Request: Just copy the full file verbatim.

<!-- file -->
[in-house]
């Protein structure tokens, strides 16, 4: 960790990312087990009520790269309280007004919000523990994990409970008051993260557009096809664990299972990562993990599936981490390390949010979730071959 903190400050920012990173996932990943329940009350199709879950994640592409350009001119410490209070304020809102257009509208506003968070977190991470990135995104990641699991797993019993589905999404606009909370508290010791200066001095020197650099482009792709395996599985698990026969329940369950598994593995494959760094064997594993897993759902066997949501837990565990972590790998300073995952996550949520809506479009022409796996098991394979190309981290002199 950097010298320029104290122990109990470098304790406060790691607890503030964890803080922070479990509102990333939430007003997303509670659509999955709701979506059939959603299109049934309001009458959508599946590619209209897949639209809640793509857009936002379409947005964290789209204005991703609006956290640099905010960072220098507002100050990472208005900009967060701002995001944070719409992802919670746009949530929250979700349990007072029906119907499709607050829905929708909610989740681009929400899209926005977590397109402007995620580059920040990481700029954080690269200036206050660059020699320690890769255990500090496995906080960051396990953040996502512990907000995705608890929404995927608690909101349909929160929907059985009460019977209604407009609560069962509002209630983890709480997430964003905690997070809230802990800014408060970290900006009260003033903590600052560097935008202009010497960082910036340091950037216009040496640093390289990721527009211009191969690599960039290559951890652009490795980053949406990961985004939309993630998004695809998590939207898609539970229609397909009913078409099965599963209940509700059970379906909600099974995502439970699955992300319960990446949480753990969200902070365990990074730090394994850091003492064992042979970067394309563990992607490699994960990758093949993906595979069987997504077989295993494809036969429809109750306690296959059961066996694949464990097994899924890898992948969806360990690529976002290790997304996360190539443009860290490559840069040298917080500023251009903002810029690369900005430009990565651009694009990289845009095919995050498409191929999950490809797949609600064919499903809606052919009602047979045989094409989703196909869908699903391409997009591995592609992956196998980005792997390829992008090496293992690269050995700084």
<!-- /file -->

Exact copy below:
[in-house]
């Protein structure tokens, strides 16, 4: 960790990312087990009520790269309280007004919000523990994990409970008051993260557009096809664990299972990562993990599936981490390390949010979730071959 903190400050920012990173996932990943329940009350199709879950994640592409350009001119410490209070304020809102257009509208506003968070977190991470990135995104990641699991797993019993589905999404606009909370508290010791200066001095020197650099482009792709395996599985698990026969329940369950598994593995494959760094064997594993897993759902066997949501837990565990972590790998300073995952996550949520809506479009022409796996098991394979190309981290002199 950097010298320029104290122990109990470098304790406060790691607890503030964890803080922070479990509102990333939430007003997303509670659509999955709701979506059939959603299109049934309001009458959508599946590619209209897949639209809640793509857009936002379409947005964290789209204005991703609006956290640099905010960072220098507002100050990472208005900009967060701002995001944070719409992802919670746009949530929250979700349990007072029906119907499709607050829905929708909610989740681009929400899209926005977590397109402007995620580059920040990481700029954080690269200036206050660059020699320690890769255990500090496995906080960051396990953040996502512990907000995705608890929404995927608690909101349909929160929907059985009460019977209604407009609560069962509002209630983890709480997430964003905690997070809230802990800014408060970290900006009260003033903590600052560097935008202009010497960082910036340091950037216009040496640093390289990721527009211009191969690599960039290559951890652009490795980053949406990961985004939309993630998004695809998590939207898609539970229609397909009913078409099965599963209940509700059970379906909600099974995502439970699955992300319960990446949480753990969200902070365990990074730090394994850091003492064992042979970067394309563990992607490699994960990758093949993906595979069987997504077989295993494809036969429809109750306690296959059961066996694949464990097994899924890898992948969806360990690529976002290790997304996360190539443009860290490559840069040298917080500023251009903002810029690369900005430009990565651009694009990289845009095919995050498409191929999950490809797949609600064919499903809606052919009602047979045989094409989703196909869908699903391409997009591995592609992956196998980005792997390829992008090496293992690269050995700084």